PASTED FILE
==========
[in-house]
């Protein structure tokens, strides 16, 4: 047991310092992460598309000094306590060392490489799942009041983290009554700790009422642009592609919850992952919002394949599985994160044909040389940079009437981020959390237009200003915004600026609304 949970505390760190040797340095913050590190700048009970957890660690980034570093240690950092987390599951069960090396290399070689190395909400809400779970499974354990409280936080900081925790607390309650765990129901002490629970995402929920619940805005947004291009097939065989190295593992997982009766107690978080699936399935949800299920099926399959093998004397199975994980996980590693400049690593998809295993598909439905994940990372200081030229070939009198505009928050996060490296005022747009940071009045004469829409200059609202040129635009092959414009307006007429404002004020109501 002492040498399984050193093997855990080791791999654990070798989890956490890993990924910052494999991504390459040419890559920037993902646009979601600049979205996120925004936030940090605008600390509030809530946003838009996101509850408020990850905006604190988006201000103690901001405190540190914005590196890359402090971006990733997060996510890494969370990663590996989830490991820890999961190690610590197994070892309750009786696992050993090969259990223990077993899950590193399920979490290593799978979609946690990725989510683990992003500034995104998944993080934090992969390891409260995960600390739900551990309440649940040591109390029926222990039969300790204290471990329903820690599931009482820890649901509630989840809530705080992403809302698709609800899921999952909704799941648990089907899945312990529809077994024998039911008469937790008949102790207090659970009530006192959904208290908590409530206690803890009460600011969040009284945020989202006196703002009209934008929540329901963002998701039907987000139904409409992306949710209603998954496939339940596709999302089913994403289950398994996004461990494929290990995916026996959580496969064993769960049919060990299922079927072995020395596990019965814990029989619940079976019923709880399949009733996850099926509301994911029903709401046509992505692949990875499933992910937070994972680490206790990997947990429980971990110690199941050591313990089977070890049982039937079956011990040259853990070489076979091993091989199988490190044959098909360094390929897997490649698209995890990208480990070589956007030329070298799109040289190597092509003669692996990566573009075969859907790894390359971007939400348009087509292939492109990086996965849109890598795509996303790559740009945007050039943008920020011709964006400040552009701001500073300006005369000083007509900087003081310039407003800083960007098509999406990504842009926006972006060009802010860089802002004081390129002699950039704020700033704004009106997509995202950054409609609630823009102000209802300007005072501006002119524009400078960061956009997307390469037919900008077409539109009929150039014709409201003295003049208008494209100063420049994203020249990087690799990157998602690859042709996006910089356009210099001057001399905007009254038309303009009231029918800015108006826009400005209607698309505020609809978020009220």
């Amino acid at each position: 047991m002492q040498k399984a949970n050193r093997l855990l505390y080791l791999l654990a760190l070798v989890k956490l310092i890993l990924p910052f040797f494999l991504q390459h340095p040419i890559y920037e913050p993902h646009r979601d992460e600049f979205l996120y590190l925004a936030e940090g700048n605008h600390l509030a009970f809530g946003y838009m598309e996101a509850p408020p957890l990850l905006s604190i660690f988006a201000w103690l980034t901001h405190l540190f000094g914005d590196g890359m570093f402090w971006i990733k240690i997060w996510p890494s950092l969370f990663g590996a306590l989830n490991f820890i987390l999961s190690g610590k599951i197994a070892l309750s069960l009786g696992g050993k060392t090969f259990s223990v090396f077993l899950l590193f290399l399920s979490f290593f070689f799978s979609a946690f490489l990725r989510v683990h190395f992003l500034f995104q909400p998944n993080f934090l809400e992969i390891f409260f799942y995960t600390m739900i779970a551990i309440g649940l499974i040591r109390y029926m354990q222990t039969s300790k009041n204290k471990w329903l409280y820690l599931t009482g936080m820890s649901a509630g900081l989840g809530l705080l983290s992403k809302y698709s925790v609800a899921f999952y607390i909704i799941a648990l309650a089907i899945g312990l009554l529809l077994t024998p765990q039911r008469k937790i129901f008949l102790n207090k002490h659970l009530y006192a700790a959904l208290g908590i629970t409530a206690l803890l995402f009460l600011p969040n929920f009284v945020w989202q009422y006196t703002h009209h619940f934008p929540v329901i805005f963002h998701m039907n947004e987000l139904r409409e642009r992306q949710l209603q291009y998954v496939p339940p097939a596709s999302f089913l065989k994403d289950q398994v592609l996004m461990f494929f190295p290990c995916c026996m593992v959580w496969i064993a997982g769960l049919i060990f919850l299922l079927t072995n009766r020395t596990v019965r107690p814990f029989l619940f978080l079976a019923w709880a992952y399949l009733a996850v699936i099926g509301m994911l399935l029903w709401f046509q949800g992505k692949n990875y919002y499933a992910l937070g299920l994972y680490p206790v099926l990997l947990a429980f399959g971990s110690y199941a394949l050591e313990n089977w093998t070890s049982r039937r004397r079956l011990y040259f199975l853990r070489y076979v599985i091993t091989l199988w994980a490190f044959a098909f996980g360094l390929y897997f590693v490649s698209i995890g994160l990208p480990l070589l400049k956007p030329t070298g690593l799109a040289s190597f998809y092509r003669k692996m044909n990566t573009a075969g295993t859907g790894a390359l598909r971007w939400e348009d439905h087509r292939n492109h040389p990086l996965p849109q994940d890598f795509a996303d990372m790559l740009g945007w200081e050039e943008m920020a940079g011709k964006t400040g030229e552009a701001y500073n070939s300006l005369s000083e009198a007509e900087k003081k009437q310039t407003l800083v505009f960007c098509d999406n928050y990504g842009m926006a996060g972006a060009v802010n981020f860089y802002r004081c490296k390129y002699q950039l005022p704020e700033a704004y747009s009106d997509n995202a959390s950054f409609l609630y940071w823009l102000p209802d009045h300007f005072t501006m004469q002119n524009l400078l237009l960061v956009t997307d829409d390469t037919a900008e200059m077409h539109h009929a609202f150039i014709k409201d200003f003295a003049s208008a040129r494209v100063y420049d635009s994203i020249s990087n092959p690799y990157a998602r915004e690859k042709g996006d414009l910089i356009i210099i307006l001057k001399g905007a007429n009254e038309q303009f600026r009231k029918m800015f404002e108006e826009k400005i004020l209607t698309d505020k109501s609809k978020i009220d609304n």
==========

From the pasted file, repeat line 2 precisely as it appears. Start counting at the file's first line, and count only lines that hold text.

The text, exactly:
């Protein structure tokens, strides 16, 4: 047991310092992460598309000094306590060392490489799942009041983290009554700790009422642009592609919850992952919002394949599985994160044909040389940079009437981020959390237009200003915004600026609304 949970505390760190040797340095913050590190700048009970957890660690980034570093240690950092987390599951069960090396290399070689190395909400809400779970499974354990409280936080900081925790607390309650765990129901002490629970995402929920619940805005947004291009097939065989190295593992997982009766107690978080699936399935949800299920099926399959093998004397199975994980996980590693400049690593998809295993598909439905994940990372200081030229070939009198505009928050996060490296005022747009940071009045004469829409200059609202040129635009092959414009307006007429404002004020109501 002492040498399984050193093997855990080791791999654990070798989890956490890993990924910052494999991504390459040419890559920037993902646009979601600049979205996120925004936030940090605008600390509030809530946003838009996101509850408020990850905006604190988006201000103690901001405190540190914005590196890359402090971006990733997060996510890494969370990663590996989830490991820890999961190690610590197994070892309750009786696992050993090969259990223990077993899950590193399920979490290593799978979609946690990725989510683990992003500034995104998944993080934090992969390891409260995960600390739900551990309440649940040591109390029926222990039969300790204290471990329903820690599931009482820890649901509630989840809530705080992403809302698709609800899921999952909704799941648990089907899945312990529809077994024998039911008469937790008949102790207090659970009530006192959904208290908590409530206690803890009460600011969040009284945020989202006196703002009209934008929540329901963002998701039907987000139904409409992306949710209603998954496939339940596709999302089913994403289950398994996004461990494929290990995916026996959580496969064993769960049919060990299922079927072995020395596990019965814990029989619940079976019923709880399949009733996850099926509301994911029903709401046509992505692949990875499933992910937070994972680490206790990997947990429980971990110690199941050591313990089977070890049982039937079956011990040259853990070489076979091993091989199988490190044959098909360094390929897997490649698209995890990208480990070589956007030329070298799109040289190597092509003669692996990566573009075969859907790894390359971007939400348009087509292939492109990086996965849109890598795509996303790559740009945007050039943008920020011709964006400040552009701001500073300006005369000083007509900087003081310039407003800083960007098509999406990504842009926006972006060009802010860089802002004081390129002699950039704020700033704004009106997509995202950054409609609630823009102000209802300007005072501006002119524009400078960061956009997307390469037919900008077409539109009929150039014709409201003295003049208008494209100063420049994203020249990087690799990157998602690859042709996006910089356009210099001057001399905007009254038309303009009231029918800015108006826009400005209607698309505020609809978020009220």